The Luxembourg Museum in Paris is presenting, until January 28, 2024, an exhibition on the little-known poetic work of Gertrude Stein, alongside the paintings and sculptures of Pablo Picasso.
This exhibition is scheduled as part of the Picasso Celebration 1973-2023, coordinated by the Musée national Picasso-Paris, which on this occasion shares its collection through the exceptional loan of 26 works essentially centered around the heroic years of the Demoiselles d'Avignon and of cubism.
Gertrude Stein (1874-1946), first collector of Pablo Picasso (1881-1973), is one of the great figures of American avant-garde literature of the 20th century. The portrait that Pablo Picasso painted in 1906, a few months after their meeting, sealed in the eyes of posterity their friendly and artistic alliance around Cubism, between painting and writing. The story of their friendship is well known, thanks in particular to Gertrude Stein's account in Alice Toklas's autobiography (1933).
Pablo Picasso arrived in Paris in 1902, Gertrude Stein two years later. The Spanish painter settled in Montmartre, in a precarious workshop at the Bateau-Lavoir, the American writer in a small craftsman's house, rue de Fleurus, a stone's throw from the Luxembourg Museum. Both are foreigners attracted by the artistic and liberal metropolis that is Paris. The question of their cultural identity – Spanish or American – is at the heart of Gertrude Stein's work, from her arrival when she imagines her great book "The Making of Americans".
In the 1910s, Gertrude Stein and Pablo Picasso undertook a radical shift, based on the still life register. Their reflections on the relationship between words or images and things lead them to develop relatively hermetic experimental writing. They carry out a deconstruction of syntax, for the poet, and of volumes and plans, for the painter, leading to the final explosion of the sentence and the form..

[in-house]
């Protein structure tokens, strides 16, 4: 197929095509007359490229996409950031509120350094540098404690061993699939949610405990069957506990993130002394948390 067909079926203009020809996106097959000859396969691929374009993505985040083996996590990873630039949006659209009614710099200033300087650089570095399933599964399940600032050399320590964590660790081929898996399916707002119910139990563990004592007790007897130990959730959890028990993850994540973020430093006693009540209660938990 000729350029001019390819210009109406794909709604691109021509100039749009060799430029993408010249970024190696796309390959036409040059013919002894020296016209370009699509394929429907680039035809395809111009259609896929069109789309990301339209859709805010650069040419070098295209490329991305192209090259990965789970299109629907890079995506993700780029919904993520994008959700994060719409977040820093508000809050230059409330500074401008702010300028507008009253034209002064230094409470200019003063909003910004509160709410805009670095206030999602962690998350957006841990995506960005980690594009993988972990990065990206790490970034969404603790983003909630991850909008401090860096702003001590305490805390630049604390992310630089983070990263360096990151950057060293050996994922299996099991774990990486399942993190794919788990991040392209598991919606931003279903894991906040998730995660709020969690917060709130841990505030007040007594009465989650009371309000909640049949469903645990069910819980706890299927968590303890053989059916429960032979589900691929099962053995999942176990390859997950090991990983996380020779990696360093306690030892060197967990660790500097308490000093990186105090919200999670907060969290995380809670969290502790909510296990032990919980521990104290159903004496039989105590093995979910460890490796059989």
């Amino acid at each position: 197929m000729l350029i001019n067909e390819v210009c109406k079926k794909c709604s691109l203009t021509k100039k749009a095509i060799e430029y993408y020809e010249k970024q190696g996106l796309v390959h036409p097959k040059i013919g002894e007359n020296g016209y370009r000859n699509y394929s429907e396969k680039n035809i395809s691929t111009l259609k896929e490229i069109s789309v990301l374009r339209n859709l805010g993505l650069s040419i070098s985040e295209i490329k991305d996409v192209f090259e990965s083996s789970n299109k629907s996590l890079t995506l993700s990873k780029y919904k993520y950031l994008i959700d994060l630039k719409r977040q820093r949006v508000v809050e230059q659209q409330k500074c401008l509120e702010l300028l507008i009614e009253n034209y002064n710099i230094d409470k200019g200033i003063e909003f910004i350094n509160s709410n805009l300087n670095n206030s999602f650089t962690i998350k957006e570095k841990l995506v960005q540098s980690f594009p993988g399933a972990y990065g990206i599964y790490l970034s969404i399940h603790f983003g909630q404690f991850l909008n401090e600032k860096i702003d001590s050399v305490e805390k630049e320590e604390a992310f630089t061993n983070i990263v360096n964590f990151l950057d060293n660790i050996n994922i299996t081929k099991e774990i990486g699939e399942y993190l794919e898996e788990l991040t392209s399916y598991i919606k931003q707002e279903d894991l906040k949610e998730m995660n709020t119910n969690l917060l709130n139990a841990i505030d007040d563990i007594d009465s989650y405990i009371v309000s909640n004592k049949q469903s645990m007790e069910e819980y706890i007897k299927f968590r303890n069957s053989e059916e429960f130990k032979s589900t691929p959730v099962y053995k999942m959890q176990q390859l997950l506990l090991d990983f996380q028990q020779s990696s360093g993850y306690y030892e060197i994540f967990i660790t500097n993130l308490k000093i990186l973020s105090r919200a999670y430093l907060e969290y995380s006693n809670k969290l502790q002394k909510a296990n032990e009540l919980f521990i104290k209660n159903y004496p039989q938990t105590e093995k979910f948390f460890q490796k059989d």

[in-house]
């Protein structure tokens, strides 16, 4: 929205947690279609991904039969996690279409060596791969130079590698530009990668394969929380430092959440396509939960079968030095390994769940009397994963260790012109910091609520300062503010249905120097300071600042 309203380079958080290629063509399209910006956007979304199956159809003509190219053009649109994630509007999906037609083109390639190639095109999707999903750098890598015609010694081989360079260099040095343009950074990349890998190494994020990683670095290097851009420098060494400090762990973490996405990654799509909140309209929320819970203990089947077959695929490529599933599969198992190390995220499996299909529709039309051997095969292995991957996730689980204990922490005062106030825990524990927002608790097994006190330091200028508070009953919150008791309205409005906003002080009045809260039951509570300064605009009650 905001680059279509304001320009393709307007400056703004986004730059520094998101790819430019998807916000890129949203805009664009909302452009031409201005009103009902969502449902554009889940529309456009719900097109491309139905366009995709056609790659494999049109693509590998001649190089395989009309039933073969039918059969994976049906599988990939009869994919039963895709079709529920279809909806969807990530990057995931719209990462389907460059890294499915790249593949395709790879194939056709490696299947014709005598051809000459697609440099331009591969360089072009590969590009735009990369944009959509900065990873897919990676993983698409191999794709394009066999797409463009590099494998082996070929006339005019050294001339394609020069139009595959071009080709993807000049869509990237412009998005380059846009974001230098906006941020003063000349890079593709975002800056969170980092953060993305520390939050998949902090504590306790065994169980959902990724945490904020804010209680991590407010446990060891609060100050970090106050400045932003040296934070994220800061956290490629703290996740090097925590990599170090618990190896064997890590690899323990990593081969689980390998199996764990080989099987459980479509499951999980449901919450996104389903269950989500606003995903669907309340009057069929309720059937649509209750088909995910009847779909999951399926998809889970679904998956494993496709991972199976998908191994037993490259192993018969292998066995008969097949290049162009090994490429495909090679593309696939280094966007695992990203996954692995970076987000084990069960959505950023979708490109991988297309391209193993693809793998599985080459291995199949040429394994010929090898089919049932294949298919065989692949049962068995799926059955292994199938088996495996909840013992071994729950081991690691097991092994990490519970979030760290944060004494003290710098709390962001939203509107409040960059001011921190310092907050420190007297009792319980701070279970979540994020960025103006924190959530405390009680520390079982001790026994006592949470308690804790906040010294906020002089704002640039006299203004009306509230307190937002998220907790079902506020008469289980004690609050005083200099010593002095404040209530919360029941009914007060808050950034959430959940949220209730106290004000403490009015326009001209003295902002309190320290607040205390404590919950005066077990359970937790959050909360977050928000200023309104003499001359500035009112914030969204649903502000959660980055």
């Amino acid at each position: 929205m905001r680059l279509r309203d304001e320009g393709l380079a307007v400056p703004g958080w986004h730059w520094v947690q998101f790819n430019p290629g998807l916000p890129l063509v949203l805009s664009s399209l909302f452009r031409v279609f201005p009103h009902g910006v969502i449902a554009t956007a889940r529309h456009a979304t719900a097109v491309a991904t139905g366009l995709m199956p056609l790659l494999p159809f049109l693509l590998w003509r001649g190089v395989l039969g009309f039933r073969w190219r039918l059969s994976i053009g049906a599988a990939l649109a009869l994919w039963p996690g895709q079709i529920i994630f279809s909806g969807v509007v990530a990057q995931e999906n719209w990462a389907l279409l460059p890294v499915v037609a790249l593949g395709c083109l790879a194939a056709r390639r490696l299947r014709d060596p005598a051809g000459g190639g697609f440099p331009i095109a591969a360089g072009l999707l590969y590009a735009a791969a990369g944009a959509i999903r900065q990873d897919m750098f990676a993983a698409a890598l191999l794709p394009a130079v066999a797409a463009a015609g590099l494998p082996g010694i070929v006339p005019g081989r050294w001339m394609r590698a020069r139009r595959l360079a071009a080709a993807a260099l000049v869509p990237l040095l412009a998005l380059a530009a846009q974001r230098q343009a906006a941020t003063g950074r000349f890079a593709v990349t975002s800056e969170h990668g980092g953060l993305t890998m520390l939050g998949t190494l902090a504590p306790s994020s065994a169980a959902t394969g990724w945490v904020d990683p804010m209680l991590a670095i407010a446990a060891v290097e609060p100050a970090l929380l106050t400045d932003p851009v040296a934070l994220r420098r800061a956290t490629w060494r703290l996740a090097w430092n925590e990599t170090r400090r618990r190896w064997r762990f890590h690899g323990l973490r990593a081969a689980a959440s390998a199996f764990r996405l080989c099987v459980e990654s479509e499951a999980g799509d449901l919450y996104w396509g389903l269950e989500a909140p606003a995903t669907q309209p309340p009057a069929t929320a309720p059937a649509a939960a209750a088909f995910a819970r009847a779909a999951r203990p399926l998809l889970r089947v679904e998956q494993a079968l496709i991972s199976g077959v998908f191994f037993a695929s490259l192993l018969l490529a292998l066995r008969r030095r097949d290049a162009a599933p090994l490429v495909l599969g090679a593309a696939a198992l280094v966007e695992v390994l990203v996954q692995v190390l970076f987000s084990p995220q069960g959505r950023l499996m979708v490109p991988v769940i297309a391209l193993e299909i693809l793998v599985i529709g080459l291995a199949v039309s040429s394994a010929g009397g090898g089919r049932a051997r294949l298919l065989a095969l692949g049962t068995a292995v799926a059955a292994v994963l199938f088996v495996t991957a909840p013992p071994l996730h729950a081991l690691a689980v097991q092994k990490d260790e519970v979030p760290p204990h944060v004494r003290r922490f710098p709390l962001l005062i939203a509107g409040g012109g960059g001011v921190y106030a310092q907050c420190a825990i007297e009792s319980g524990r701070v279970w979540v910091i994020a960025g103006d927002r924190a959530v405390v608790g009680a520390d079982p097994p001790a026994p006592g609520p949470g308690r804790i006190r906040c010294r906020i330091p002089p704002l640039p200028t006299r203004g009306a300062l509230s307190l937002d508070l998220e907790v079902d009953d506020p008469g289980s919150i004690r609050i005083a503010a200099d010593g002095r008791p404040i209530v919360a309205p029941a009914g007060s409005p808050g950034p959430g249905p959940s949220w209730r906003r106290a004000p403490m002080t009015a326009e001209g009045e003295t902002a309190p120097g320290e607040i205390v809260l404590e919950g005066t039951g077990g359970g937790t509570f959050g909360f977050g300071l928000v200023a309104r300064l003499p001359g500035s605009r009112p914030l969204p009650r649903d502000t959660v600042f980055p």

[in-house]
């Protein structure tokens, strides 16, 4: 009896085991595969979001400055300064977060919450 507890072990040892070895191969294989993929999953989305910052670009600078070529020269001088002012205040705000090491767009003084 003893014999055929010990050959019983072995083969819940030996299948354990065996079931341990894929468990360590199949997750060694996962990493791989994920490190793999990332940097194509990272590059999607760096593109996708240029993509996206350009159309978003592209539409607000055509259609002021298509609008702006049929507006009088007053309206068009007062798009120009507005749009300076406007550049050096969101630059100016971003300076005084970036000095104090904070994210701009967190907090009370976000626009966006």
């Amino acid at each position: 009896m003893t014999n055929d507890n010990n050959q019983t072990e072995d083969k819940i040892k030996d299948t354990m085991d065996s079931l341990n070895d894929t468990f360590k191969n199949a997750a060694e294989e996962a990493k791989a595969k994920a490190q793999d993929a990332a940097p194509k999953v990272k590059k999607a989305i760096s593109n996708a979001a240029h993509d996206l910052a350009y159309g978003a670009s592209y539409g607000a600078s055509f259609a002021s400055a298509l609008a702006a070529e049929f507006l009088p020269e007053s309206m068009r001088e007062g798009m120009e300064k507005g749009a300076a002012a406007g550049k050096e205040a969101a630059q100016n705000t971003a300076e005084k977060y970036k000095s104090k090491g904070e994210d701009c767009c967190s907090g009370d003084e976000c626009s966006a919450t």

American reception of Gertrude Stein's work was slow, despite the reputation of her Salon on the rue de Fleurus and her role as war godmother for GIs engaged in the Great War. Recognition arrived with the autobiography of Alice Toklas (1933), which depicted her friendship with the now famous Pablo Picasso, with also the success, in 1934, of her play Four Saints in Three Acts, set to music by Virgil Thomson, the “American Satie”. She made a triumphant lecture tour across America (Lectures in America, 1935). At the same time, Cubism was presented at the MoMA exhibition in New York, “Cubism and Abstract Art” (1936), as a founding movement in the genealogy of modern American art. Les Demoiselles d’Avignon entered the collections the following year.
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